How to Replace Shocks on an Expeditionby Jared Curtis
The shocks on your Ford Expedition should be replaced every 75,000 miles. The shocks are located at each corner. Worn shocks will create a bumpy ride and poor handling. The front tires only need to be removed to access the bolts on the front shocks, the rear shocks can be done with the tires in place. Replacement shocks can be purchased online or at an auto parts store. Installation can be done with simple hand tools and knowledge.
Front Shock Replacement
Loosen the lug nuts on the front tire with a tire iron. Place a jack under the axle near the tire and lift the vehicle. Remove the lug nuts and pull the tire from the vehicle. Place the axle down onto a jack stand for safety.
Remove the upper nut that holds the shock into position using a 18-mm socket connected to a ratchet. If the shock spins, place a 18-mm wrench on the nut just below the mounting bracket on the bottom side.
Remove the lower bolt by placing a 15-mm socket onto the bolt head. Place a 18-mm wrench onto the backside of the bolt on the nut. Remove the nut and pull the shock from the vehicle.
Place the new shock into position. Place the top shock mounting stud through the hole in the bracket. Install the shock bushing that came with the shock onto the mounting stud. Thread the nut onto the mounting stud and tighten the bolt with a ratchet and socket.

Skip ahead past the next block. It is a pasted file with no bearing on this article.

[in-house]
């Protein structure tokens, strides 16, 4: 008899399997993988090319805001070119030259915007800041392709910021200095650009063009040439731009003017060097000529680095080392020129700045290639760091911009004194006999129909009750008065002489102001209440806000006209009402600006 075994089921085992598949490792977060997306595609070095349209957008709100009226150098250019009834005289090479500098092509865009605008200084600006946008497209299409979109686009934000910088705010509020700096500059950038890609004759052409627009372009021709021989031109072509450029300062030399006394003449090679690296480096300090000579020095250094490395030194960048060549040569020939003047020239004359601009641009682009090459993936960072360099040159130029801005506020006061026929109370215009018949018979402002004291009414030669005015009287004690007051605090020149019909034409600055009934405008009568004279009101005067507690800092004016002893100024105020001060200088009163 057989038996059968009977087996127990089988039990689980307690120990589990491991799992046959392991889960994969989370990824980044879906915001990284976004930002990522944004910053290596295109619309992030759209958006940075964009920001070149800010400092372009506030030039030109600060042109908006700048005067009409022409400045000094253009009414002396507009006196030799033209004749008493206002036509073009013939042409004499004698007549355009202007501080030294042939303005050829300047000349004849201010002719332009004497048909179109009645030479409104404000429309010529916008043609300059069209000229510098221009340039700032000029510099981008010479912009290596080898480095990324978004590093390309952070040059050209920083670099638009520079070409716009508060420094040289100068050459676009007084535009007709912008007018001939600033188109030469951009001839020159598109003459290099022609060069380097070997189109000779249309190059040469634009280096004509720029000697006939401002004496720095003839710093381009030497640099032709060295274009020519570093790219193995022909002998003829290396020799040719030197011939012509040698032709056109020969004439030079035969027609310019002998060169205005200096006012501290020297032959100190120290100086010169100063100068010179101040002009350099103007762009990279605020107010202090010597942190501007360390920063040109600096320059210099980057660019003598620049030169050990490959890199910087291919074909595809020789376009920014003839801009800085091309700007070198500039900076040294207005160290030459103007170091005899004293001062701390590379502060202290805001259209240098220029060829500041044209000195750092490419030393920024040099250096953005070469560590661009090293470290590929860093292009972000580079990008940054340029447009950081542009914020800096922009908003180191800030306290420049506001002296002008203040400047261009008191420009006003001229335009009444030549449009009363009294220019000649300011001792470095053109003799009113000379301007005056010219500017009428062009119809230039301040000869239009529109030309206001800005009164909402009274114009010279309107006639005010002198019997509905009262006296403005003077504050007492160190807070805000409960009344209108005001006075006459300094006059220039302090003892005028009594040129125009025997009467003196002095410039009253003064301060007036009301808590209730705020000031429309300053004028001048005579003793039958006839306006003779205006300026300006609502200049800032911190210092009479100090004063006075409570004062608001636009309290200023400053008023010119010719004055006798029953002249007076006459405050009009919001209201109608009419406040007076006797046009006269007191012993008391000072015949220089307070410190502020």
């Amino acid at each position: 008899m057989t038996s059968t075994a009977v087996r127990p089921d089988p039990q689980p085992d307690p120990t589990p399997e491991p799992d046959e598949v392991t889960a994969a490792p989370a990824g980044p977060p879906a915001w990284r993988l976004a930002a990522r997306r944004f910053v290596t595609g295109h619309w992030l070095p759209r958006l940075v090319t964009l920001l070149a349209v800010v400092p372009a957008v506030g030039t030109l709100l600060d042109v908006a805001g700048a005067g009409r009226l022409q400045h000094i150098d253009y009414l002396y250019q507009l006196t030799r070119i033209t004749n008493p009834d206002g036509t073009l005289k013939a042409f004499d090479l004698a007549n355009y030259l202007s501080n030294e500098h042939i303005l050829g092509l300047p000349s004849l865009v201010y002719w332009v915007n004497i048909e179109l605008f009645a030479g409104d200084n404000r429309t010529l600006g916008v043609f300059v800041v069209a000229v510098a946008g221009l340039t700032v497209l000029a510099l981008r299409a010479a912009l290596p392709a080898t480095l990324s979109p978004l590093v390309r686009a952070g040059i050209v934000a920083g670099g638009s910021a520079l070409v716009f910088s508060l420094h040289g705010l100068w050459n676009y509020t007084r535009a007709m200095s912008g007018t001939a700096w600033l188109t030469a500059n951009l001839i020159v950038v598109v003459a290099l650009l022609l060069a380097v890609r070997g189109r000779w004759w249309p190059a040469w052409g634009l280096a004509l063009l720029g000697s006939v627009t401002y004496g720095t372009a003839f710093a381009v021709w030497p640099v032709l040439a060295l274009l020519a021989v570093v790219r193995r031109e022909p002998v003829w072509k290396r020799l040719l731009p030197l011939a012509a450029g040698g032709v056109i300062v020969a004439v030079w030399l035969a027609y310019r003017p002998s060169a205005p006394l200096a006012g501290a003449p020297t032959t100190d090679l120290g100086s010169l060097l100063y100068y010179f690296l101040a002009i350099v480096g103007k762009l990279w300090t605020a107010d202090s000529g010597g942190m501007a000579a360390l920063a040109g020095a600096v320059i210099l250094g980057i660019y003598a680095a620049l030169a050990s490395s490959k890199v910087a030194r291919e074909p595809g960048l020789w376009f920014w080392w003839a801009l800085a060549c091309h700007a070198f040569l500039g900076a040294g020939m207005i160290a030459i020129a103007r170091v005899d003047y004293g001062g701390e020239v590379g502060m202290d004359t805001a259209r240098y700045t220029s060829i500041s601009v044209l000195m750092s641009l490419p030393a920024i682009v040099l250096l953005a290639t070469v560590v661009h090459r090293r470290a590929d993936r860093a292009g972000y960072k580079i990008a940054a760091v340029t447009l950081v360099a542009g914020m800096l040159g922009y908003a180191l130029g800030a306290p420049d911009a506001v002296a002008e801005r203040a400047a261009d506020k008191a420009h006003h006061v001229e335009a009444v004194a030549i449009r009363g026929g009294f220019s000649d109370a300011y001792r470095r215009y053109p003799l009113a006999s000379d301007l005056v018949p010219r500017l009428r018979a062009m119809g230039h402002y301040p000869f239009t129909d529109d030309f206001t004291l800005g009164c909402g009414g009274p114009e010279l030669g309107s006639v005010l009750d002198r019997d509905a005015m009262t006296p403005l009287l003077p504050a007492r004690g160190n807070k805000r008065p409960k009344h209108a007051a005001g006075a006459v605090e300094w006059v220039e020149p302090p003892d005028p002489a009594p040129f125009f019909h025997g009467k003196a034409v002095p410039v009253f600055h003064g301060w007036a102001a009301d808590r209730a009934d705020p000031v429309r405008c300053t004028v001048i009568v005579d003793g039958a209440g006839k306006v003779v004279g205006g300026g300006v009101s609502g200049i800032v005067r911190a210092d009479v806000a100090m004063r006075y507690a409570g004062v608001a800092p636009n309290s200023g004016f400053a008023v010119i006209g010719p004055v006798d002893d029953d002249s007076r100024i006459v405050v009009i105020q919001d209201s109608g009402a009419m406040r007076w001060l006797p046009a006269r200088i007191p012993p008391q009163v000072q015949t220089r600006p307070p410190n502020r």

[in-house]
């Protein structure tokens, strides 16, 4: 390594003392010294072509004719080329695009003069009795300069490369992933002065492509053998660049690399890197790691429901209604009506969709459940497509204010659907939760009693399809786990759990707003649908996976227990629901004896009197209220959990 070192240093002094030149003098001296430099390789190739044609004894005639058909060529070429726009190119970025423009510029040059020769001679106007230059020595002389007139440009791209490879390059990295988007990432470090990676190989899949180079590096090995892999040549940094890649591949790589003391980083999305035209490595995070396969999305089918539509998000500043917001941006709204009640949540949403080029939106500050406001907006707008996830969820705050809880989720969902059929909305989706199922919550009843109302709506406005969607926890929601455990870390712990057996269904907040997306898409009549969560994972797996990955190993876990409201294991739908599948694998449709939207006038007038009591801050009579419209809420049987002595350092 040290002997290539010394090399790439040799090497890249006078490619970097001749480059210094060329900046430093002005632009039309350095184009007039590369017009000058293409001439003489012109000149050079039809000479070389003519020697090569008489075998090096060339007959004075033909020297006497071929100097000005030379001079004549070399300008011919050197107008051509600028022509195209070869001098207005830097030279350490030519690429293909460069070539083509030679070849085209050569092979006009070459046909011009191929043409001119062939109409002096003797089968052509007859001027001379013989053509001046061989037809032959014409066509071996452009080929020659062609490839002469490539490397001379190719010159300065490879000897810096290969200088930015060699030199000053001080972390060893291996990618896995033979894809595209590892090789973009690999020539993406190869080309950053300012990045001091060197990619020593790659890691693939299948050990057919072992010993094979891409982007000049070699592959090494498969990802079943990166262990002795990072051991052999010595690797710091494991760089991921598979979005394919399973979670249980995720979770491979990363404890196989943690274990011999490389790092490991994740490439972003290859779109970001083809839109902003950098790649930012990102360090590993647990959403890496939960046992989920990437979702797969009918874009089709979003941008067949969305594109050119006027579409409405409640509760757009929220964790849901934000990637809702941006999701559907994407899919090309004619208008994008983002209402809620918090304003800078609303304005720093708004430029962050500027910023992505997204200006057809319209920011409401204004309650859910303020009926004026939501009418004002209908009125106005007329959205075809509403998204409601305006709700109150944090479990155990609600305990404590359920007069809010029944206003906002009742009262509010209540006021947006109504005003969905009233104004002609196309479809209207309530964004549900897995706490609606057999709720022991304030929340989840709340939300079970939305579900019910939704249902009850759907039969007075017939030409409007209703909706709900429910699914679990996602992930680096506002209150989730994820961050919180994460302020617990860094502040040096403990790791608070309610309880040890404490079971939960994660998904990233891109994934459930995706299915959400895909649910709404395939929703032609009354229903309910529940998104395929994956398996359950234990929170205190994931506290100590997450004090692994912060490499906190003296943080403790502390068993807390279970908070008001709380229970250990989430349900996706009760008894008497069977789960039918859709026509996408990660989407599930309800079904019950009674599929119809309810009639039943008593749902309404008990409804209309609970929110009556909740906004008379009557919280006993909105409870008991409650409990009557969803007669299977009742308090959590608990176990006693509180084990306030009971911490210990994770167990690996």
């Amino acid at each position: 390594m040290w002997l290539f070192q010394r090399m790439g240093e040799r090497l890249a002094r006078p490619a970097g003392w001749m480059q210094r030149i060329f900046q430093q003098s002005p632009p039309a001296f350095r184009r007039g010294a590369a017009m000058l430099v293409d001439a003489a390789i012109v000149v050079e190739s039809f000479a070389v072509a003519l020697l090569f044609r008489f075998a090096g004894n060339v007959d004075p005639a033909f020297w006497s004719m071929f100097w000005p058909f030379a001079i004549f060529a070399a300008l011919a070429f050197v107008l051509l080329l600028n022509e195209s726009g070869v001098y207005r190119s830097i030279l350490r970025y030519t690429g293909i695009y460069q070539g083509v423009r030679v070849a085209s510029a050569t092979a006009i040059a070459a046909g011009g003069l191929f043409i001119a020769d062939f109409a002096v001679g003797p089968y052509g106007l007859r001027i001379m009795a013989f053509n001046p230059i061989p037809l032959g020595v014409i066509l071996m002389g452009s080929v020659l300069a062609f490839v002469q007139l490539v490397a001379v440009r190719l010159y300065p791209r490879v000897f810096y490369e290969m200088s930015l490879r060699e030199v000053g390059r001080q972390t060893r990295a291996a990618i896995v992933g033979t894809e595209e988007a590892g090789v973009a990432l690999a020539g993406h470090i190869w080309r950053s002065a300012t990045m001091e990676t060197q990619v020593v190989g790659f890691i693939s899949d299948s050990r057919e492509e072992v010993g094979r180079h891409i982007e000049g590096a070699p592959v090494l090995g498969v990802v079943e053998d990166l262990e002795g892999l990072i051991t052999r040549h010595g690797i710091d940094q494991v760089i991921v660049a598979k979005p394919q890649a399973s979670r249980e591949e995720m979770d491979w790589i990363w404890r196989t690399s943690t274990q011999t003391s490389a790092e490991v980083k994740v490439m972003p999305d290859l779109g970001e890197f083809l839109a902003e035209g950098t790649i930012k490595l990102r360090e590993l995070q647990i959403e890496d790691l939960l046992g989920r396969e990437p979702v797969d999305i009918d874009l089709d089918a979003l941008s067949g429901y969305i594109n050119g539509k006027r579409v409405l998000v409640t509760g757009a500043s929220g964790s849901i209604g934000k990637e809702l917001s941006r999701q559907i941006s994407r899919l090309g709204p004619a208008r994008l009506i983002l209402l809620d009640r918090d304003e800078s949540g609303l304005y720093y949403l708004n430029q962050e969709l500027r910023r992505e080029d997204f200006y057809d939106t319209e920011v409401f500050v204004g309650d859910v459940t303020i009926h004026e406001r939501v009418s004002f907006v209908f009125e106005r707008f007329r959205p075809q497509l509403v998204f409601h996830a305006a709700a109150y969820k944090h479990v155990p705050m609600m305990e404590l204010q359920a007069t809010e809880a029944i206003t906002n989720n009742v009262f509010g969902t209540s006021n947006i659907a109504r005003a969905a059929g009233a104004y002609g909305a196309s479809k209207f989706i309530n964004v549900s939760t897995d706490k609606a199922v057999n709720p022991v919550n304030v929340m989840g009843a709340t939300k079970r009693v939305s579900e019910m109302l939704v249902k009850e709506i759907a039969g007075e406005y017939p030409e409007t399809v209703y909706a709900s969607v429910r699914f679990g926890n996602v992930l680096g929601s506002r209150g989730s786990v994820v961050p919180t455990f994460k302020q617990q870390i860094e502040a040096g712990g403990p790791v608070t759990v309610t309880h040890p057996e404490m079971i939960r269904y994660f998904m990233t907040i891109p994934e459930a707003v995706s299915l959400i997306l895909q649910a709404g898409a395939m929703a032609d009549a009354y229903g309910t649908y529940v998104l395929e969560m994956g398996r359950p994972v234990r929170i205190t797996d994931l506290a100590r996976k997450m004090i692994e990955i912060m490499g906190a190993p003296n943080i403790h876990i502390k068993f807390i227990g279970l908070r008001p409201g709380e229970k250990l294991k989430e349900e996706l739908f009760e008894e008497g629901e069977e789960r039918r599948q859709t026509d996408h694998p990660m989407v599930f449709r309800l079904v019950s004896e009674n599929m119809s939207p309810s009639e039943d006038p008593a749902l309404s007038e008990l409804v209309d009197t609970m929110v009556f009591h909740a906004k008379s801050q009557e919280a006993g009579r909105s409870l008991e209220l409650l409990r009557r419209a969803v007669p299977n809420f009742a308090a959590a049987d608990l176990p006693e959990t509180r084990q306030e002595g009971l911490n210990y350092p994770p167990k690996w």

Align the bottom hole of the shock with the bracket. Slide the bolt through the hole and thread the retaining nut onto the bolt. Tighten the bolt and nut with a ratchet, socket and wrench.
Reinstall the tire onto the axle. Thread the lug nuts onto the wheel studs and tighten them. Lower the vehicle to the ground. Repeat these steps to the opposite side to replace the remaining front shock.
Rear Shock Replacement
Remove the two mounting bolts using a ratchet and a 18-mm socket. Place a 18-mm wrench onto the nut and remove the bolts.
Pull the shock from the mounting brackets.
Place the new shock into position. Align the mounting holes and thread the bolts into the brackets. Attach the retaining nut and tighten them.
Repeat theses steps to the opposite side of the vehicle to replace the remaining rear shock.
Things You'll Need
- Tire iron
- Hydraulic jack
- Jack stand
- Socket set
- Wrench set
- Use caution when working under the vehicle. Safety glasses should be worn at all times.
Living in Utah, Jared Curtis graduated in 2005 with a Bachelor of Science degree from Utah Valley University in Orem, Utah. Curtis is continuing his education in hard sciences to apply to medical school in the future. He began writing professionally in 2010, specializing in cabinet-related articles.